For this, the latest installment of its Profiles in Business series, BusinessWest talks with a man who doesn’t like to talk about himself, but managed to do so just long enough to paint an interesting self-portrait.
Hanmer was talking about the swimming leg of one of those sprint triathlons he’s taken part in, this one in Ludlow — but if you didn’t know any better, you’d swear he was expounding on the ultra-competitive world of insurance.
“The pack never really separates,” he explained, noting that there are dozens of people in a small stretch of water, kicking and clawing to gain some ground. “You get kicked in the face, punched in the face, and elbowed, and of course the anxiety level picks up; it gets a little crazy out there, a little wild.”
To some extent, though, FieldEddy has managed to gain some degree of separation. It now boasts more than 70 employees after acquiring several smaller agencies over more than a decade of aggressive expansion efforts, a crital mass that brings many competitive advantages. Still, this is a changing, ultra-challenging business sector, impacted most recently in the auto realm by a number of national online companies, such as Geico and Progressive, jockeying for position in a state that recently changed the rules to stimulate greater competition.
“It’s great for the consumers — they’ve seen up to a 20% reduction in their rates,” he explained. “The business has changed for us; it’s not necessarily good or bad, it’s just different. We’ve seen our share of the direct writers get a foothold here, but we’re starting to see that come back because they’re taking some rate increases.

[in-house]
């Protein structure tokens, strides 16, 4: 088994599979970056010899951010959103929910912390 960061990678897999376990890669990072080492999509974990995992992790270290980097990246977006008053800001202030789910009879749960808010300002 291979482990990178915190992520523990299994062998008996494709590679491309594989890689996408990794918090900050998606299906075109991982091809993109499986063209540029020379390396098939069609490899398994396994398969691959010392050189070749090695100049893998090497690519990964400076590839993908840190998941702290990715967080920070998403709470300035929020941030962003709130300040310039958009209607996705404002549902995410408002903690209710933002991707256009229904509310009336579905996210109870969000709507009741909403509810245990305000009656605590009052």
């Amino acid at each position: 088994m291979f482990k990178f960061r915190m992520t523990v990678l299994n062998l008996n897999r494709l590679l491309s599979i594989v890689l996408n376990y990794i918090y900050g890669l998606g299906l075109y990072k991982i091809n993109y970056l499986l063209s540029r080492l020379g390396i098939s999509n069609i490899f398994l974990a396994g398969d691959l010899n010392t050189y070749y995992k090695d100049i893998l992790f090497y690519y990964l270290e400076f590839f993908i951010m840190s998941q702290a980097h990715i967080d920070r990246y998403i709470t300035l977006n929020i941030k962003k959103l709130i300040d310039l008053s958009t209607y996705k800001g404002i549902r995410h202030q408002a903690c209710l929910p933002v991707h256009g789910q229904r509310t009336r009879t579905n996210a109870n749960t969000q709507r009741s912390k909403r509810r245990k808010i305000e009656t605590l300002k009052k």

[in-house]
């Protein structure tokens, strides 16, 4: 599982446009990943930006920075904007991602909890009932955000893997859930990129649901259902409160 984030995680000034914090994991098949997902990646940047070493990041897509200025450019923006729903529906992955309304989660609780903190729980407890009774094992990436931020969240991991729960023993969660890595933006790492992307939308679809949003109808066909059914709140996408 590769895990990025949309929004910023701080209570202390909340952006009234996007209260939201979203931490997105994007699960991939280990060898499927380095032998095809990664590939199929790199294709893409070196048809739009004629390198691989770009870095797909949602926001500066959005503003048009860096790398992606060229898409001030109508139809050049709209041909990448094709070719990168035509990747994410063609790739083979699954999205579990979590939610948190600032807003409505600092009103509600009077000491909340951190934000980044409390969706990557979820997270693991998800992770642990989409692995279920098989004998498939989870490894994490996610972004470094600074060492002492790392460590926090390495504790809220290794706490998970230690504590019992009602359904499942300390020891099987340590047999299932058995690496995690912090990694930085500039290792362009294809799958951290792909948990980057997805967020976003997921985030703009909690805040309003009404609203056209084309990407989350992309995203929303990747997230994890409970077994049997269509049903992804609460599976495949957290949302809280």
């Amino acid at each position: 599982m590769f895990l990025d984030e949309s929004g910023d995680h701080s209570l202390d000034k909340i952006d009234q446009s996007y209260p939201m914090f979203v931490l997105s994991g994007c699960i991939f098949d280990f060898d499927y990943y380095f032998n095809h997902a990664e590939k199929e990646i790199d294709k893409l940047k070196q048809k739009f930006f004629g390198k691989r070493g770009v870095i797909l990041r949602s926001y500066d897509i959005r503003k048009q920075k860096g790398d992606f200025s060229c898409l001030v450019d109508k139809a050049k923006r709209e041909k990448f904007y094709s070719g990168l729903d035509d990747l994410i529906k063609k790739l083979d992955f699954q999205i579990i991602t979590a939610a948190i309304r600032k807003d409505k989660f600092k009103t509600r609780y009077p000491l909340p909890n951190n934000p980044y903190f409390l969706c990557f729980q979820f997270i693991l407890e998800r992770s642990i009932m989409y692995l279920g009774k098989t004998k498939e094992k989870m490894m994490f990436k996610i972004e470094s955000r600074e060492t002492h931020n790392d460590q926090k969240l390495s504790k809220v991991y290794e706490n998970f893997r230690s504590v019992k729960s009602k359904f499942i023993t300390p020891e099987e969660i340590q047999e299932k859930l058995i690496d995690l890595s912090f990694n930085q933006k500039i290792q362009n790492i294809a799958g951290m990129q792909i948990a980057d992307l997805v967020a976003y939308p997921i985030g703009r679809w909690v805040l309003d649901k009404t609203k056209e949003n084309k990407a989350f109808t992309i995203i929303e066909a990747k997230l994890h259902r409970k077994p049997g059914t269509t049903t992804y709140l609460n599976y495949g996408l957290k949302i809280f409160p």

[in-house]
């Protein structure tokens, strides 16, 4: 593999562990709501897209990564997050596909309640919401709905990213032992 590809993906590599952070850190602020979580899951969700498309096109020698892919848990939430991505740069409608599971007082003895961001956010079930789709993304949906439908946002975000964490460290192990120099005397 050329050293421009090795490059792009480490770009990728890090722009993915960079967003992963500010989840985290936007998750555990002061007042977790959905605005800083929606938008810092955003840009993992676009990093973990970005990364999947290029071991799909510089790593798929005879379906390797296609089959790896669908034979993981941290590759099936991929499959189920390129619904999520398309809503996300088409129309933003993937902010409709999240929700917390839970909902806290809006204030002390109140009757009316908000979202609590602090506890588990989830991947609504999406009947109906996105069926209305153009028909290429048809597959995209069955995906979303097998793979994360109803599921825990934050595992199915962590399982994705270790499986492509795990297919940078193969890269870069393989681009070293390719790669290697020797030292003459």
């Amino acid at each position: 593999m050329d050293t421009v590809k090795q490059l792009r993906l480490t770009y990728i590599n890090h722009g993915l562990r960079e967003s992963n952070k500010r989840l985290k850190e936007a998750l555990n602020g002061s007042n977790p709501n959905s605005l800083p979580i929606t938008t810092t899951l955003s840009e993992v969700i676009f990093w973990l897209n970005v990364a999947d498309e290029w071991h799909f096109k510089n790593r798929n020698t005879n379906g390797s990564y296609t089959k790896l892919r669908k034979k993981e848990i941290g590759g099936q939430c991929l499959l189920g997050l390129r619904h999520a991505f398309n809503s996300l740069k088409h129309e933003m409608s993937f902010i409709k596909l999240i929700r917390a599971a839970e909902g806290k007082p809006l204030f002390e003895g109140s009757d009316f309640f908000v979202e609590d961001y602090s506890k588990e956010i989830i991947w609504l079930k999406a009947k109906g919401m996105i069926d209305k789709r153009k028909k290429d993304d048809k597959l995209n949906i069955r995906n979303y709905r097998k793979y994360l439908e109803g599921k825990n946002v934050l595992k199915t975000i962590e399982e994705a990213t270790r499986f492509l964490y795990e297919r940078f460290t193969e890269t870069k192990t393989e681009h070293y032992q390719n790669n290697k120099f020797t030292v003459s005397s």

“Geico has done a very soft launch in Massachusetts,” he continued, noting that that the company has been in the Bay State for more than a year, but has yet to make a lot of noise beyond its heavy marketing. “I’m just worried about what happens when they really want to pull the trigger.”
How Hanmer arrived at this position to reflect on, and react to, all these changes is an intriguing story. His father was the majority owner of a firm known then as Field, Eddy, and Bulkley, but Hanmer didn’t go to work for him upon graduation from UMass Amherst in 1984.
“I was interviewing at UMass for jobs, and went with the one that offered the most money,” he explained. “And that was with Liberty Mutual in Boston.”
Ironically, his girlfriend and future wife, Jenny, was working for the agency (she started part-time while they were both at UMass) when he ventured off to the Hub.
While Hanmer enjoyed his time in Boston — he said he spent many an afternoon and evening in the bleachers at Fenway — he soon returned to Springfield to get married and join Field, Eddy, and Bulkley.
He started in sales, but soon moved to the financial side of the business when the then-treasurer suffered a heart attack and had to leave the company for some time. He eventually gravitated back to sales and, in 1995 when his father retired, stepped into a leadership role.
And it wasn’t long before he started to capitalize on a trend within the industry — small, often mom-and-pop operations struggling to adjust to changes and technology began looking in earnest for exit strategies — to grow by acquisition.
Pedal to the Metal
Over the next dozen years or so, the firm acquired a number of agencies, some with familiar names known across the region and others with names known across the city or town in question. That list includes the Curtis and Hodskins agencies in Monson, Aliengena in Palmer, LDS in Three Rivers, Meadows in East Longmeadow, BPI in Springfield, Remillard in South Hadley, Buckley Bridge in Windsor Locks, and, most recently, Lawson, Marino & Bertera, another Springfield-based agency specializing in employee benefits.